New report finds almost two thirds of students and graduates have experienced sexual violence at UK universities

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With no recent data to reflect victims’ testimonials and demonstrate the scale of the problem, Revolt Sexual Assault, in partnership with The Student Room, launched the first national consultation for students and graduates on this issue in a decade.

Of respondents:
• Only 1 in 10 reported their experiences to the university or police and just 6% reported their experience of sexual violence to the university.
• Only 2% of those experiencing sexual violence felt both able to report it to their university and were satisfied with the reporting process.
• A third of students (31%) felt pressured into doing something sexual.

4,500 students from 153 different institutions took part in this survey; 62% of which have experienced sexual violence at UK universities. When looking exclusively at female respondents the figure rises to 70%, 48% of which have experienced sexual assault. The figure rises again for students with a disability to 73%, where 54% have experienced sexual assault.

One survey respondent said:
‘Every one of my female friends has stories about sexual assault and/or harassment at university. I have given only the most harrowing example but could elaborate with over a dozen incidents for me alone. I have been unwilling to report the sheer volume of incidents I have endured I fear would make me look like a fantasist.’

Revolt Sexual Assault is a national campaign striving to return the power to student survivors of sexual violence, providing them with a platform and a voice. Founded by recent graduates, the campaign started with students using facial and voice obscuration software on Snapchat to share their experiences of sexual assault and harassment, allowing them to control their anonymity.

Hannah Price, Founder of Revolt Sexual Assault, said: ‘While at university I experienced everything from harassment and ‘casual’ groping to rape, none of which I reported – and I am not alone. I set up Revolt Sexual Assault to bridge the gap between institutions and student survivors, so that the scale of this epidemic is acknowledged and addressed. This consultation demonstrates that the experiences shared through the videos of our campaign participants are far from tragic exceptions; this is everyday reality for the majority of students.’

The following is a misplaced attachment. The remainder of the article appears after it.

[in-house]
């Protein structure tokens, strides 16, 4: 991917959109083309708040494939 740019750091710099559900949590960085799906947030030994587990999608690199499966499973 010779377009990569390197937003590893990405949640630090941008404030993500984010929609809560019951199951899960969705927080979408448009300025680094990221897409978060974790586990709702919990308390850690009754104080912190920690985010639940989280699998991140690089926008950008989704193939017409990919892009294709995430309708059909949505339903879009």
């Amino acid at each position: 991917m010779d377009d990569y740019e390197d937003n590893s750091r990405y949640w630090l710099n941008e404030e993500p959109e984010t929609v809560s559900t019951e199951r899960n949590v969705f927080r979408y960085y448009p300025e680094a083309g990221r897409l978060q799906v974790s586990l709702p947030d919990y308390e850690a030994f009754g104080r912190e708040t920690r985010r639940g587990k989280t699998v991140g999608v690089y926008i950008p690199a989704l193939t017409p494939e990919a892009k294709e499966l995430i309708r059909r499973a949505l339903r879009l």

Revolt Sexual Assault found that the most commonly experienced form of sexual assault was groping and unnecessary touching in a sexual manner. 28% of student experiences of sexual violence are experienced in halls of residence. Other common places include social events (24%) and university social spaces like bars, refectories and shops (23%).

The survey reports that 8% of female respondents have experienced rape at university, which is shockingly double what the Office for National Statistics estimates. This a strong indication that the incidence of rape is much higher amongst the student population than the general population in England and Wales.
Other statistics revealed by the survey include that a third of respondents felt pressurised to do something sexual while at university. In the majority of cases (57%) the perpetrator was known to the student. And amongst those who knew the perpetrator it was most commonly another student from their university (75%).

The impact that sexual violence has on students’ self-confidence, mental health, studies, access to the local area and social life is evident in the survey. Respondents considered or engaged in academic consequences that included; 25% skipping lectures, tutorials, changing or dropping certain modules to avoid the perpetrators, and 16% suspending their studies or dropping out of their degree.

Another survey respondent commented, ‘I know far too many female students whose education has been negatively affected by unwanted sexual advances, in particular from course peers. Is anyone in power actually listening?’

When reporting on sexual violence, students spoke of a ‘normalised’ culture within the university environment, only 16% believed incidences of sexual violence are regularly discussed. 6% of those who had experienced sexual assault or harassment reported their experience of sexual violence to the university.

Only 10% of respondents reported their experiences of sexual violence to either the university or the police. When asked why, 56% of students were convinced it ‘wasn’t serious enough’. 35% felt too ashamed. 29% did not even know how to make a report to the university.

Just 2% of those experiencing sexual violence felt both able to report it to their university and were then satisfied with the process.

‘My university failed me entirely when I reported my sexual assault, and it was brushed under the carpet. I didn't bother reporting the second incident. I figured out that I had the emotional strength to do one of two things: I could pursue a complaint against my rapist, or I could finish my degree. I chose the latter and went for counselling after graduating, but I still have not recovered and I think about it literally every day. I am still so angry.’ – Survey respondent.